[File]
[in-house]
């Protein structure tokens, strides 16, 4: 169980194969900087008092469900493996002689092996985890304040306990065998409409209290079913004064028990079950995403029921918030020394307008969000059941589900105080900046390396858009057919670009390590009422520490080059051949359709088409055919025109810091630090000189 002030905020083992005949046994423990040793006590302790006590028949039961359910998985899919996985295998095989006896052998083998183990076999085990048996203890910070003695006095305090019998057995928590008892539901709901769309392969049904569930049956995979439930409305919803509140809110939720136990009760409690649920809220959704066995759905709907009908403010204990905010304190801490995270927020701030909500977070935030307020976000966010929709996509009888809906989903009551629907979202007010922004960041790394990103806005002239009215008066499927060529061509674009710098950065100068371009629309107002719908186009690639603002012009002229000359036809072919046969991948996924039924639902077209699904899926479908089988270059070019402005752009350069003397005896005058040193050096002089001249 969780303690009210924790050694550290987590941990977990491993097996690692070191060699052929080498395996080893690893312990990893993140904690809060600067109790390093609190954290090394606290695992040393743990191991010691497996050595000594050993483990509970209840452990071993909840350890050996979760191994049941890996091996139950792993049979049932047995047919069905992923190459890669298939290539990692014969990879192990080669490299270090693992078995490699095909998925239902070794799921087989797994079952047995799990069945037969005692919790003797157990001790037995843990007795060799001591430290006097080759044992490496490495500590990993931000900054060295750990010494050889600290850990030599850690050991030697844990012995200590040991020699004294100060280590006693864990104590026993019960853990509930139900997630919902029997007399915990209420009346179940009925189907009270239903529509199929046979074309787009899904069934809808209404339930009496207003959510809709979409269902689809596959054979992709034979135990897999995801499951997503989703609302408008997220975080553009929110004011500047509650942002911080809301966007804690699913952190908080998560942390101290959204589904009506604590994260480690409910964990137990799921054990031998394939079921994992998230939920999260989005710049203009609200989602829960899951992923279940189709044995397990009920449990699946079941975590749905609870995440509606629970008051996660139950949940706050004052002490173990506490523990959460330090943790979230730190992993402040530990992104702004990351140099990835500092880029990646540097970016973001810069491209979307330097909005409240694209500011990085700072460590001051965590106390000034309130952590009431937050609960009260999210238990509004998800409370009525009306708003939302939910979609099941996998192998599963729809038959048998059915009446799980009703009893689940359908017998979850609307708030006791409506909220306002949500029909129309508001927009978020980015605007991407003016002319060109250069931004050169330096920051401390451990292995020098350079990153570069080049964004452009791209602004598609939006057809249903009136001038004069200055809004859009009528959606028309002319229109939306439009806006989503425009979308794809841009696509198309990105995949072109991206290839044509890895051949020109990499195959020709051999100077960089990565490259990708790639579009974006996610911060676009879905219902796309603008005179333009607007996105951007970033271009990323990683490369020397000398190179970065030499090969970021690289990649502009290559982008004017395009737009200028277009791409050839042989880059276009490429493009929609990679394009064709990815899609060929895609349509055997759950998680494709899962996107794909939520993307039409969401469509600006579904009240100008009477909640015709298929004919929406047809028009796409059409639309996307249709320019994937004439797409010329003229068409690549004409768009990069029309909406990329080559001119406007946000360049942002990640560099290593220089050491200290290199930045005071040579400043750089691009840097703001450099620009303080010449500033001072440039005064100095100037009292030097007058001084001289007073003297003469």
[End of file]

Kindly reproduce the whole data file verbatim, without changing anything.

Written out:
[in-house]
């Protein structure tokens, strides 16, 4: 169980194969900087008092469900493996002689092996985890304040306990065998409409209290079913004064028990079950995403029921918030020394307008969000059941589900105080900046390396858009057919670009390590009422520490080059051949359709088409055919025109810091630090000189 002030905020083992005949046994423990040793006590302790006590028949039961359910998985899919996985295998095989006896052998083998183990076999085990048996203890910070003695006095305090019998057995928590008892539901709901769309392969049904569930049956995979439930409305919803509140809110939720136990009760409690649920809220959704066995759905709907009908403010204990905010304190801490995270927020701030909500977070935030307020976000966010929709996509009888809906989903009551629907979202007010922004960041790394990103806005002239009215008066499927060529061509674009710098950065100068371009629309107002719908186009690639603002012009002229000359036809072919046969991948996924039924639902077209699904899926479908089988270059070019402005752009350069003397005896005058040193050096002089001249 969780303690009210924790050694550290987590941990977990491993097996690692070191060699052929080498395996080893690893312990990893993140904690809060600067109790390093609190954290090394606290695992040393743990191991010691497996050595000594050993483990509970209840452990071993909840350890050996979760191994049941890996091996139950792993049979049932047995047919069905992923190459890669298939290539990692014969990879192990080669490299270090693992078995490699095909998925239902070794799921087989797994079952047995799990069945037969005692919790003797157990001790037995843990007795060799001591430290006097080759044992490496490495500590990993931000900054060295750990010494050889600290850990030599850690050991030697844990012995200590040991020699004294100060280590006693864990104590026993019960853990509930139900997630919902029997007399915990209420009346179940009925189907009270239903529509199929046979074309787009899904069934809808209404339930009496207003959510809709979409269902689809596959054979992709034979135990897999995801499951997503989703609302408008997220975080553009929110004011500047509650942002911080809301966007804690699913952190908080998560942390101290959204589904009506604590994260480690409910964990137990799921054990031998394939079921994992998230939920999260989005710049203009609200989602829960899951992923279940189709044995397990009920449990699946079941975590749905609870995440509606629970008051996660139950949940706050004052002490173990506490523990959460330090943790979230730190992993402040530990992104702004990351140099990835500092880029990646540097970016973001810069491209979307330097909005409240694209500011990085700072460590001051965590106390000034309130952590009431937050609960009260999210238990509004998800409370009525009306708003939302939910979609099941996998192998599963729809038959048998059915009446799980009703009893689940359908017998979850609307708030006791409506909220306002949500029909129309508001927009978020980015605007991407003016002319060109250069931004050169330096920051401390451990292995020098350079990153570069080049964004452009791209602004598609939006057809249903009136001038004069200055809004859009009528959606028309002319229109939306439009806006989503425009979308794809841009696509198309990105995949072109991206290839044509890895051949020109990499195959020709051999100077960089990565490259990708790639579009974006996610911060676009879905219902796309603008005179333009607007996105951007970033271009990323990683490369020397000398190179970065030499090969970021690289990649502009290559982008004017395009737009200028277009791409050839042989880059276009490429493009929609990679394009064709990815899609060929895609349509055997759950998680494709899962996107794909939520993307039409969401469509600006579904009240100008009477909640015709298929004919929406047809028009796409059409639309996307249709320019994937004439797409010329003229068409690549004409768009990069029309909406990329080559001119406007946000360049942002990640560099290593220089050491200290290199930045005071040579400043750089691009840097703001450099620009303080010449500033001072440039005064100095100037009292030097007058001084001289007073003297003469």